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Rent Stabilization Bulletin Rent Stabilization Bulletin ALLOWABLE RENT INCREASES VAN NUYS BLVD


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Rent Stabilization Bulletin Rent Stabilization Bulletin ALLOWABLE RENT INCREASES VAN NUYS BLVD

Presentation on theme: "Rent Stabilization Bulletin Rent Stabilization Bulletin ALLOWABLE RENT INCREASES VAN NUYS BLVD"— Presentation transcript:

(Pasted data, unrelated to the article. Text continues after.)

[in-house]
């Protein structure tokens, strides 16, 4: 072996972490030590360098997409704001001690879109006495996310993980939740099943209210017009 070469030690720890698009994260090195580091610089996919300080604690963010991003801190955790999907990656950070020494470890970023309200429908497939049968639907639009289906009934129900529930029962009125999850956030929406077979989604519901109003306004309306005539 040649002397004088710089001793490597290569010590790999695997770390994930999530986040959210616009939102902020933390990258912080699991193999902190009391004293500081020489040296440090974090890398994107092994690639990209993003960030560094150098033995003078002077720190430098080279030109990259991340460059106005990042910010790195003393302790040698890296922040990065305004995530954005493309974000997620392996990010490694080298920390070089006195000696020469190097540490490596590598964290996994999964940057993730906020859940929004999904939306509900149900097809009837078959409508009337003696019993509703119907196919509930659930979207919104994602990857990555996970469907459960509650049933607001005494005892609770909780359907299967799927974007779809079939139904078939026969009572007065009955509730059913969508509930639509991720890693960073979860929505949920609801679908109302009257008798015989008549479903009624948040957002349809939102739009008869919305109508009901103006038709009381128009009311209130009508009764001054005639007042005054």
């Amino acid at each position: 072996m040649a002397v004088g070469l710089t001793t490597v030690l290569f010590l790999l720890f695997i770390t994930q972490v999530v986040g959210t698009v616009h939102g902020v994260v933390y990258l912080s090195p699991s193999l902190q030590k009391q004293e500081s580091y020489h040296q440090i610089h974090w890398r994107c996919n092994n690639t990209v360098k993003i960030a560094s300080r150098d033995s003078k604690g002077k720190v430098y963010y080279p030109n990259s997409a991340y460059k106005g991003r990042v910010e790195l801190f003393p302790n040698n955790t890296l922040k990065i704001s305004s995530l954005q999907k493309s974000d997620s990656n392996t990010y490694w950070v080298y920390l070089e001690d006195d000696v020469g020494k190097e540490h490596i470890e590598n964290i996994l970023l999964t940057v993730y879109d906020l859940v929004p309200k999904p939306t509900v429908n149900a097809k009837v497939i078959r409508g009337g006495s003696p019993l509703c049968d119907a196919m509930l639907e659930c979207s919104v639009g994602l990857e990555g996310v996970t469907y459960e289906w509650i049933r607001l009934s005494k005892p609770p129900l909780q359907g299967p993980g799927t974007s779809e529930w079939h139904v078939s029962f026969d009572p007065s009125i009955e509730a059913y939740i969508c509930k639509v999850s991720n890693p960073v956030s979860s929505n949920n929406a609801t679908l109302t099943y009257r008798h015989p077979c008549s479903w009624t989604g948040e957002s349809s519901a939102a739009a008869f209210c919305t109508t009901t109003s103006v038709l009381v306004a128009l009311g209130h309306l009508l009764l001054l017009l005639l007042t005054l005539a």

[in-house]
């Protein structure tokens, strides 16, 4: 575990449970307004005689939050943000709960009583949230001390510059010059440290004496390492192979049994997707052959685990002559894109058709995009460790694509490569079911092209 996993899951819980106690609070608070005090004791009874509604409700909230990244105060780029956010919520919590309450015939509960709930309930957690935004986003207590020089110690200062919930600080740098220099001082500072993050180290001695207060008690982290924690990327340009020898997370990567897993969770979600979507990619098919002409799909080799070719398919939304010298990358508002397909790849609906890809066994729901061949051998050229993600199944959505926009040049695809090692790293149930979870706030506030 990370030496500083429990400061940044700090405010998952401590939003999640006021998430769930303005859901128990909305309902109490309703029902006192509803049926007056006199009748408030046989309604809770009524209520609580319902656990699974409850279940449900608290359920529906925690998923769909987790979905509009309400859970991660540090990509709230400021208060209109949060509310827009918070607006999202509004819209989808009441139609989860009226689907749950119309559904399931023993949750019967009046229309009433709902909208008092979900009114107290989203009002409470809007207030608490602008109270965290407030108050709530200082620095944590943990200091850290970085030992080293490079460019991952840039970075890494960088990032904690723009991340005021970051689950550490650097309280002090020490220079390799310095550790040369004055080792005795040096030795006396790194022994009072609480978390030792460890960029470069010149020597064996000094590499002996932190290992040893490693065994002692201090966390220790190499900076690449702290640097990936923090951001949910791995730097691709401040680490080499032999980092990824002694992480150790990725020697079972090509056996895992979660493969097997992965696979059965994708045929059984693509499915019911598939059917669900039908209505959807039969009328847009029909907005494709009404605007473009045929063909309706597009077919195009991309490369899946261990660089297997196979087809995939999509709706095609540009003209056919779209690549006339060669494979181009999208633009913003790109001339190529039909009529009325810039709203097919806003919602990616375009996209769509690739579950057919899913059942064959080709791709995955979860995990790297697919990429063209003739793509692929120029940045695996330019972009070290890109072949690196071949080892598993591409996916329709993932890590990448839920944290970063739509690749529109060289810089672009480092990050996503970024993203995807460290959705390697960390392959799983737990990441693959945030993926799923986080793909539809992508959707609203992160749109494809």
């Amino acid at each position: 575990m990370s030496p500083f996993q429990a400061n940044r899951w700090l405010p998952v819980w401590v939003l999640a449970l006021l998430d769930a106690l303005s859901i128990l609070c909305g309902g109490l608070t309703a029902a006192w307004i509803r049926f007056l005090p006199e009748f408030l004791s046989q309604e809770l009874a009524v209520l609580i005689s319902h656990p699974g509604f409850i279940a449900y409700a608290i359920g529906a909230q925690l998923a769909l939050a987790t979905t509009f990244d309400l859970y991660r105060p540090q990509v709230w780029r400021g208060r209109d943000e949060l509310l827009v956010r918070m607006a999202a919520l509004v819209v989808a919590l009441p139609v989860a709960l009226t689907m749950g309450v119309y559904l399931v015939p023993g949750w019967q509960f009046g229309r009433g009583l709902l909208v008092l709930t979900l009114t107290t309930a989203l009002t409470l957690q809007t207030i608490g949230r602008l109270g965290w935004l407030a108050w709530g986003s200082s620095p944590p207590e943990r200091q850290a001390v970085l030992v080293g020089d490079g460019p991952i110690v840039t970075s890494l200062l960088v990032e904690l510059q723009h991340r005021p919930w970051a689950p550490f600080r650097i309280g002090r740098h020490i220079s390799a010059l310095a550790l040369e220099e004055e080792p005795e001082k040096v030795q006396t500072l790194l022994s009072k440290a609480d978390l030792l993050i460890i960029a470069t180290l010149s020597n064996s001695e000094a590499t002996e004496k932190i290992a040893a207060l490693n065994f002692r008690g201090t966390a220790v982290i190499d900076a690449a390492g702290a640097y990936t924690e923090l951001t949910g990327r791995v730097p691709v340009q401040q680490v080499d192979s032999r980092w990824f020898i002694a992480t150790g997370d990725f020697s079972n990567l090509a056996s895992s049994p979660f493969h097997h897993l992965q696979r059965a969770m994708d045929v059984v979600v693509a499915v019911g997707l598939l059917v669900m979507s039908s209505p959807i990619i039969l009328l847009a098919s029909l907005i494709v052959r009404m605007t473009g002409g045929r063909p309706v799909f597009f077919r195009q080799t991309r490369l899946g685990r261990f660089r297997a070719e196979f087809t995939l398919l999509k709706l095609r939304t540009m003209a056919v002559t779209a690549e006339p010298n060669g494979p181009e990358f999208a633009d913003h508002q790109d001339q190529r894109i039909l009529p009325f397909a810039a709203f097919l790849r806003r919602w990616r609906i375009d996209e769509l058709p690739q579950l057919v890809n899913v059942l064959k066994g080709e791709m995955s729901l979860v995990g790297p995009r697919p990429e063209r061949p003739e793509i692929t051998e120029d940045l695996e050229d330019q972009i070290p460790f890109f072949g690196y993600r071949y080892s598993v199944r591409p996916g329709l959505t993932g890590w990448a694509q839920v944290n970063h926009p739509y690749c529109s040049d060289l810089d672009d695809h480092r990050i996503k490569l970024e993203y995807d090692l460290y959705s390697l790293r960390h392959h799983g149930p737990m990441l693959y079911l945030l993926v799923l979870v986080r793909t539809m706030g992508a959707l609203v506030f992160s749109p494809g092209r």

Rent Stabilization Bulletin Rent Stabilization Bulletin ALLOWABLE RENT INCREASES 6640 VAN NUYS BLVD. VAN NUYS, CA 91405 2215 N. BROADWAY AVE. LOS ANGELES, CA 90031 690 KNOX ST., SUITE 125 LOS ANGELES, CA 90502 3550 WILSHIRE BLVD. 15 TH FLOOR LOS ANGELES, CA 90010 8475 S. VERMONT AVE. 2 ND FLOOR LOS ANGELES, CA 90044 1645 CORINTH AVE. SUITE 104 LOS ANGELES, CA 90025 P.O. BOX 17280, LOS ANGELES, CA 90017 - 0280  866 - 557 - RENT  866 - 557 - 7368  HTTP://HCIDLA.LAC ITY.ORG CITY OF LOS ANGELES The Rent Stabilization Ordinance (RSO) which became effective May 1, 1979, was designed to protect tenants from excessive rent increases while allowing landlords a reasonable return on their investments. The following information reviews the allowable rent increases for those rental units subject to the Ordinance. AUTOMATIC ADJUSTMENTS The rent for a rental unit may be increased without the permission of the Rent Adjustment Commission (RAC) or the Rent Stabilization Division under the following circumstances by: 1. Three percent (3%) to eight percent (8%) every 12 months in accordance with the annual rent increase percentage, which is based on the Consumer Price Index (CPI) average for the twelve (12) month period ending September 30 of each year. The annual adjustment may be applied once each year. The 3% to 8% annual increase is NOT cumulative or retro- active. THE CALCULATED ANNUAL INCREASE PERCENTAGE EFFECTIVE JULY 1, 2014 THROUGH JUNE 30, 2015 IS THREE PERCENT (3%). This annual increase may be imposed only if twelve (12) months or more have elapsed since the last such rent increase. 2. An increase of 3% to 8% in the security deposit is allowed at the same time and by the same percentage as the annual rent increase. 3. An additional 1% for gas and 1% for electric service into the dwelling unit when service is provided by the landlord. 4. Nineteen percent (19%), plus 2% if the landlord provides the gas and electricity, for a rental unit which has not had a rent increase since May 31, 1976. 5. Thirteen percent (13%), plus 2% if the landlord provides the gas and electricity, for a rental unit which has not had a rent increase since May 31, 1977. 6. Ten percent (10%) for each additional tenant exceeding the number of tenants allowed by the original rental agreement. Owners must notify the tenant/s of the rent increase with- in 60 days of having obtained actual or constructive knowledge of the new tenant. A cor- responding reduction in rent is required when the additional tenant vacates the unit. Se- curity deposits may also be increased by 10% for the additional tenant/s. 7. A landlord may collect a monthly surcharge of $3.61 from the tenant to recover the paid Systematic Code Enforcement fee. 8. A $12.25 surcharge may only be collected in the month of June with advance notice to recover half of the $24.51 paid registration fee. 2 Rent Stabilization Bulletin ALLOWABLE RENT INCREASES Landlords are required to serve tenants with a written 30 - day notice for rent increases that are less than 10% of the tenants rent, or a 60 - day notice for rent increases over 10% of the tenants rent within a 12 - month period. CHRONOLOGY OF ALLOWABLE RENT INCREASES SINCE 1979 DATE PERCENTAGE ALLOWED DATE PERCENTAGE ALLOWED 5/1/79 - 6/30/85 7% 7/1/00 - 6/30/01 3% 7/1/85 - 6/30/86 4% 7/1/01 - 6/30/02 3% 7/1/86 - 6/30/87 5% 7/1/02 - 6/30/03 3% 7/1/87 - 6/30/88 4% 7/1/03 - 6/30/04 3% 7/1/88 - 6/30/89 4% 7/1/04 - 6/30/05 3% 7/1/89 - 6/30/90 5% 7/1/05 - 6/30/06 3% 7/1/90 - 6/30/91 5% 7/1/06 - 6/30/07 4% 7/1/91 - 6/30/92 5% 7/1/07 - 6/30/08 5% 7/1/92 - 6/30/93 5% 7/1/08 - 6/30/09 3% 7/1/93 - 6/30/94 3% 7/1/09 - 6/30/10 4% 7/1/94 - 6/30/95 3% 7/1/10 - 6/30/11 3% 7/1/95 - 6/30/96 3% 7/1/11 6/30/12 3% 7/1/96 - 6/30/97 3% 7/1/12 - 6/30/13 3% 7/1/97 - 6/30/98 3% 7/1/13 6/30/14 3% 7/1/99 - 6/30/00 3% 7/1/15 6/30/16 - 7/1/98 - 6/30/99 3% 7/1/14 6/30/15 3% 3 Rent Stabilization Bulletin ALLOWABLE RENT INCREASES RENT ADJUSTMENTS THAT REQUIRE APPROVAL BY THE RENT STABILIZATION DIVISION The rent for a rental unit may also be increased through the proper submission to and ap- proval of an appropriate cost recovery application to the Rent Stabilization Division for: 1. Capital Improvement - Additions or replacements to the rental unit or to the propertys common areas, provided that the improvement has a useful life of five years or more. 2. Rehabilitation Work Work or repairs done by the landlord due to changes in the housing code since January 1, 1979, or to repair damage resulting from fire, earthquake or other natural disasters. 3. Just and Reasonable Rent Increase Based on a financial review of the Net Operating In- come (NOI) for a property when the automatic adjustment prescribed by the RSO does not provide a just and reasonable return on the rental unit or units. (Refer to the Just and Reasonable Regulations issued by the Rent Adjustment Commission.) 4. Primary Renovation Upgrades to major building systems which require a permit such as, but not limited to, central heating/air conditioning, water and sewage piping, wiring in- side walls, elevators, or reinforcement of the building structure. It also includes work that is undertaken to abate hazardous materials such as lead - based paint or asbestos. Re- quires a Tenant Habitability Plan (THP) accepted by the Department in advance of com- mencement of work. RENT LEVEL AFTER A VACANCY The allowable rent level after a vacancy depends on the reason for the vacancy. The RSO provides that the rent may be raised to any amount upon re - rental if the vacancy resulted because:  The tenant voluntarily vacated the unit.  The tenant was evicted for non - payment of legal rent.  The tenant was evicted for violating the terms of the rental agreement and failing to cure the violation. The RSO requires the rent to a new tenant to remain the same, if the vacancy occurred for any other reason. Examples of circumstances under which the landlord MAY NOT raise the rent upon re - rental include the following:  An eviction of the previous tenant to recover the unit for the use of the landlord, his immediate family or resident manager. 4 Rent Stabilization Bulletin ALLOWABLE RENT INCREASES 6.04.2014 AUXILIARY AIDS AND S ERVICES : As a covered entity under Title II of the Americans with Disabilities Act, the City of Los Angeles does not discriminate on the basis of disability and, upon request, will provide reasonable accommodation to ensure equal access to its programs, services and activities. THIS INFORMATION IS OFFERED FREE OF CHARGE TO THE GENERAL PUBLIC . While this publication is designed to provide accurate and current information about the law, readers should consult an attorney or other expert for advice in particular cases, and should also read the relevant statutes and court decisions when relying on cited material. Laws and guidelines are frequently amended. The HCIDLA recommends that you verify infor- mation in the event that new changes are not yet reflected in this publication. The HCIDLA does not assume and hereby disclaims any liability to any party for any loss, damage, or disruption caused by errors or omissions, whether such errors o r omissions result from negligence, accident, or any other cause.  An eviction for occupancy by the landlord, his immediate family or resident manager, where the landlord, his family member or resident manager subsequently vacated the rental unit.  An eviction for using or permitting the rental unit to be used for an illegal purpose, unless the eviction is based upon information provided by a law enforcement agency.  An eviction based on the tenants refusal to enter into a new written rental agreement, with similar provisions, and terms which are not inconsistent with the Ordinance.  An eviction based on the tenants refusal to allow the landlord reasonable access to the rental unit.  The rental unit is the land upon which a mobile home is located and it is a new tenant renting a mobile home already in place at a mobile home park. (Rent increase limited to 10 percent.)